Salt addict? One suggestion that I have given to patients, especially my cardiac and hypertensive ones, is to not even bring the salt shaker to the table. If it is at the table, you are going to use it. Don’t tempt yourself. The more you go without using it, your taste buds will get used to it. If you don’t want to quit cold turkey on your salt use, then slowly dial back. And ALWAYS make sure you taste your food before you start shaking salt on your dish. I’m sure nine times out of ten you will find the dish won’t even need it.

Now whenever you think of the Spice Girls, you are going to picture them as actual spices.

XOXO, Danae

P.S. I just had to post the video. Is it sad that after all these years, I still know ALL the lyrics and ALL the dance moves? Some things you just never forget…

Is it a bird?! Is it a plane?!

Nope, it’s SUPERFOODS!!

Blueberries

Blueberries are a great snack on the go!

On my blog post that kicked off National Nutrition Month, I asked that if any of my readers had an idea or topic they wanted to learn more about, they could send a comment my way!

Shadoza: In my World gave me a few ideas, but I am picking one of the ideas for this blog entry: “….point out the benefits of the super-foods'”. So, let’s talk about superfoods!!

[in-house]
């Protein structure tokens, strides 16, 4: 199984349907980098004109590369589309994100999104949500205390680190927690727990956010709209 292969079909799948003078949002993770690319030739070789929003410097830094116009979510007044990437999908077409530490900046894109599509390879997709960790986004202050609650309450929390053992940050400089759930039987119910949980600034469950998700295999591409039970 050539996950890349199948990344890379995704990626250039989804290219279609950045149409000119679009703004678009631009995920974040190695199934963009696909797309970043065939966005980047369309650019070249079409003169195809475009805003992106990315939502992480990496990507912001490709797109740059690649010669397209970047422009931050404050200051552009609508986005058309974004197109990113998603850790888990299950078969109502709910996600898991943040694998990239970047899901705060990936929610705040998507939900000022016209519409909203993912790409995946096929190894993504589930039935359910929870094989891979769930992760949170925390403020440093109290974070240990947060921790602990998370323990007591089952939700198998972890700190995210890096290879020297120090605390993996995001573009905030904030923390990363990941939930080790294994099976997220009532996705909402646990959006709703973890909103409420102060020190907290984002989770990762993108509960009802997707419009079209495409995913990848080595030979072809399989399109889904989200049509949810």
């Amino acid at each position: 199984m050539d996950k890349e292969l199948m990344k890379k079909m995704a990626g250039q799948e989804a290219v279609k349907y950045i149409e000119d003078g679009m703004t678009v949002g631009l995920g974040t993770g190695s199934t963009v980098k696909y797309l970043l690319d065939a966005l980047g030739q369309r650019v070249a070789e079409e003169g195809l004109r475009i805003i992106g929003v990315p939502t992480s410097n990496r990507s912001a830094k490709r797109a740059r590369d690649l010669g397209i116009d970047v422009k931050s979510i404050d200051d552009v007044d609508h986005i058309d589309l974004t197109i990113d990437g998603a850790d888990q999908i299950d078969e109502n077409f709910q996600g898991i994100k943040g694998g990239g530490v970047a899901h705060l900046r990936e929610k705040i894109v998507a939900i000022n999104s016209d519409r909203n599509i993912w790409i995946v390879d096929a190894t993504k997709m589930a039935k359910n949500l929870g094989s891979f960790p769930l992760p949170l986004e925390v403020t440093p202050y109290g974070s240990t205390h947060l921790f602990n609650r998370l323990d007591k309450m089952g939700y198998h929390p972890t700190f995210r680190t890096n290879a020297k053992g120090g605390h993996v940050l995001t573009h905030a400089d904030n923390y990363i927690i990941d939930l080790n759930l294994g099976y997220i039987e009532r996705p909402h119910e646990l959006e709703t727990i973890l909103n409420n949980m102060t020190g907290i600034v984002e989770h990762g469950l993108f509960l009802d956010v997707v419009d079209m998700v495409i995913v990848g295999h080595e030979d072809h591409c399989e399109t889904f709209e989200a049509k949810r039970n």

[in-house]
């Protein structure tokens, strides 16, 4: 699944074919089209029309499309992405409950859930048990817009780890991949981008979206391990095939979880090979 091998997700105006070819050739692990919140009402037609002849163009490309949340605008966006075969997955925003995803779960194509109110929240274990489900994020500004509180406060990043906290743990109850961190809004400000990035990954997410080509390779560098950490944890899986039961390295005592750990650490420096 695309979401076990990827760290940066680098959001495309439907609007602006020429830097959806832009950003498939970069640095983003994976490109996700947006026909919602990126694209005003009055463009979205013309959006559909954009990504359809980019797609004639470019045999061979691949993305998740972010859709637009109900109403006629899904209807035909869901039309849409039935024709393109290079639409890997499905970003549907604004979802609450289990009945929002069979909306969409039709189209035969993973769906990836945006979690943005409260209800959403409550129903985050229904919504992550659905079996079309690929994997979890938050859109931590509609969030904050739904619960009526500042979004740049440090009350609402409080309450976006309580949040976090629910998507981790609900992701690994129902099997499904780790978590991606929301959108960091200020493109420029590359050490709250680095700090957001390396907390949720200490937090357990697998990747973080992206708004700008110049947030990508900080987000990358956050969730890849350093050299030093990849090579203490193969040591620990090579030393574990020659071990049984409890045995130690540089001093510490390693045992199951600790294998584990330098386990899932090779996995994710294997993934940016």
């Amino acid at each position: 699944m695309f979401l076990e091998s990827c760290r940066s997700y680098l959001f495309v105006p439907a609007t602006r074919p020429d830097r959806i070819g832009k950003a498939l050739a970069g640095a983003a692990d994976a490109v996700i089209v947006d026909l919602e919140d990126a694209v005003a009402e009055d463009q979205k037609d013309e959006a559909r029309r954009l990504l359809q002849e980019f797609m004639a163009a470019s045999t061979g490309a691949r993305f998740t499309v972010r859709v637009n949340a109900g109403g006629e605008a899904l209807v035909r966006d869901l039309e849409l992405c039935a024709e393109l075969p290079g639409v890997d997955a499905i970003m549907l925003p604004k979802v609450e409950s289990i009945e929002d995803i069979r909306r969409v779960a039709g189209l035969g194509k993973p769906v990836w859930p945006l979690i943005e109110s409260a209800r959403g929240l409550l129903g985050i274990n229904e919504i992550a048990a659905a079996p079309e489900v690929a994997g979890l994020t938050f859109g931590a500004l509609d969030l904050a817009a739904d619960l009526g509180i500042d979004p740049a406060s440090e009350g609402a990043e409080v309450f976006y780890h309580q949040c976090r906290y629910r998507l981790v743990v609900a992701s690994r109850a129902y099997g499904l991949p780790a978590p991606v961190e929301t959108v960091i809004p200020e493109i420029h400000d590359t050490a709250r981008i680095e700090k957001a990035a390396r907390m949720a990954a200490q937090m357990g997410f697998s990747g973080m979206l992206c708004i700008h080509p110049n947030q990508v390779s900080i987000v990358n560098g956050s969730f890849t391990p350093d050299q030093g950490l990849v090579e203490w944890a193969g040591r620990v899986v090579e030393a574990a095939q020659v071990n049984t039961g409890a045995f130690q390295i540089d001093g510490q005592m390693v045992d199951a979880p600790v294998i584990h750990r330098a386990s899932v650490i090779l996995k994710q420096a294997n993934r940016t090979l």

What are “super foods”?

Super foods are specific foods that are packed full of nutrients and antioxidants. Consider these foods powerhouses. Some food items may be small in size, but they sure do pack a punch!

What are some common super foods?

Cranberries aren't just for Thanksgiving!

Cranberries aren’t just for Thanksgiving!

Fruits: Apples (leave the skin on), Blueberries, Cranberries, Kiwi, Oranges, Pomegranates and pomegranate juice (POM),and any of the previous fruits dried.

Vegetables: Avocados, Bok Choy, Broccoli, Kale, Onions, Pumpkin, Spinach and Tomatoes (yes, I consider tomato a vegetable even though technically it is a fruit).

Starches, Nuts & Legumes: Beans, Oats, Soy and Walnuts.

Meat, Fish & Poultry: Turkey and Wild Salmon.